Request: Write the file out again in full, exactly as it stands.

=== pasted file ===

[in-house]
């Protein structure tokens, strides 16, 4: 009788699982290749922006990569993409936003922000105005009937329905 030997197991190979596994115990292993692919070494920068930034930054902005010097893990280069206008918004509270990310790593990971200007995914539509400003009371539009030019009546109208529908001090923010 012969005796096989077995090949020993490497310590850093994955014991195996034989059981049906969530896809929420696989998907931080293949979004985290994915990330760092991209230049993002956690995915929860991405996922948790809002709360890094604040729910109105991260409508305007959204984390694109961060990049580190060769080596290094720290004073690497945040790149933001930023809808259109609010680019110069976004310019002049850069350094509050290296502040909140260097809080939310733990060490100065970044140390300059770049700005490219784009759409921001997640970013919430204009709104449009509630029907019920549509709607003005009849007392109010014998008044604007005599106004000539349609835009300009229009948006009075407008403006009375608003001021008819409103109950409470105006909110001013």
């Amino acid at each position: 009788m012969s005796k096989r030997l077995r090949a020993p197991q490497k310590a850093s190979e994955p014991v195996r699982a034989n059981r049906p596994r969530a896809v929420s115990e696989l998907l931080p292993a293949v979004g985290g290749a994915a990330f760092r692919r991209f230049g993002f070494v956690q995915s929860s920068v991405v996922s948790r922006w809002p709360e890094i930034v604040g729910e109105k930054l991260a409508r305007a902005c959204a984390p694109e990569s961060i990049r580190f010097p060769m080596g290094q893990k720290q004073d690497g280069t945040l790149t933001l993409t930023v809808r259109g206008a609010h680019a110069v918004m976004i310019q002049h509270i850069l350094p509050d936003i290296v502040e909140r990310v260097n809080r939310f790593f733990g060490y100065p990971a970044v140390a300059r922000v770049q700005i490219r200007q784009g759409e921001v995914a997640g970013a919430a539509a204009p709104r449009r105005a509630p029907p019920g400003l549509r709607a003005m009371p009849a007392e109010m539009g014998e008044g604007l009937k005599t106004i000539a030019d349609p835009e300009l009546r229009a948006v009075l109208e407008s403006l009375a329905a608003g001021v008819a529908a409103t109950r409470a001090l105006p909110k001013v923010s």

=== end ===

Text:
[in-house]
């Protein structure tokens, strides 16, 4: 009788699982290749922006990569993409936003922000105005009937329905 030997197991190979596994115990292993692919070494920068930034930054902005010097893990280069206008918004509270990310790593990971200007995914539509400003009371539009030019009546109208529908001090923010 012969005796096989077995090949020993490497310590850093994955014991195996034989059981049906969530896809929420696989998907931080293949979004985290994915990330760092991209230049993002956690995915929860991405996922948790809002709360890094604040729910109105991260409508305007959204984390694109961060990049580190060769080596290094720290004073690497945040790149933001930023809808259109609010680019110069976004310019002049850069350094509050290296502040909140260097809080939310733990060490100065970044140390300059770049700005490219784009759409921001997640970013919430204009709104449009509630029907019920549509709607003005009849007392109010014998008044604007005599106004000539349609835009300009229009948006009075407008403006009375608003001021008819409103109950409470105006909110001013």
């Amino acid at each position: 009788m012969s005796k096989r030997l077995r090949a020993p197991q490497k310590a850093s190979e994955p014991v195996r699982a034989n059981r049906p596994r969530a896809v929420s115990e696989l998907l931080p292993a293949v979004g985290g290749a994915a990330f760092r692919r991209f230049g993002f070494v956690q995915s929860s920068v991405v996922s948790r922006w809002p709360e890094i930034v604040g729910e109105k930054l991260a409508r305007a902005c959204a984390p694109e990569s961060i990049r580190f010097p060769m080596g290094q893990k720290q004073d690497g280069t945040l790149t933001l993409t930023v809808r259109g206008a609010h680019a110069v918004m976004i310019q002049h509270i850069l350094p509050d936003i290296v502040e909140r990310v260097n809080r939310f790593f733990g060490y100065p990971a970044v140390a300059r922000v770049q700005i490219r200007q784009g759409e921001v995914a997640g970013a919430a539509a204009p709104r449009r105005a509630p029907p019920g400003l549509r709607a003005m009371p009849a007392e109010m539009g014998e008044g604007l009937k005599t106004i000539a030019d349609p835009e300009l009546r229009a948006v009075l109208e407008s403006l009375a329905a608003g001021v008819a529908a409103t109950r409470a001090l105006p909110k001013v923010s």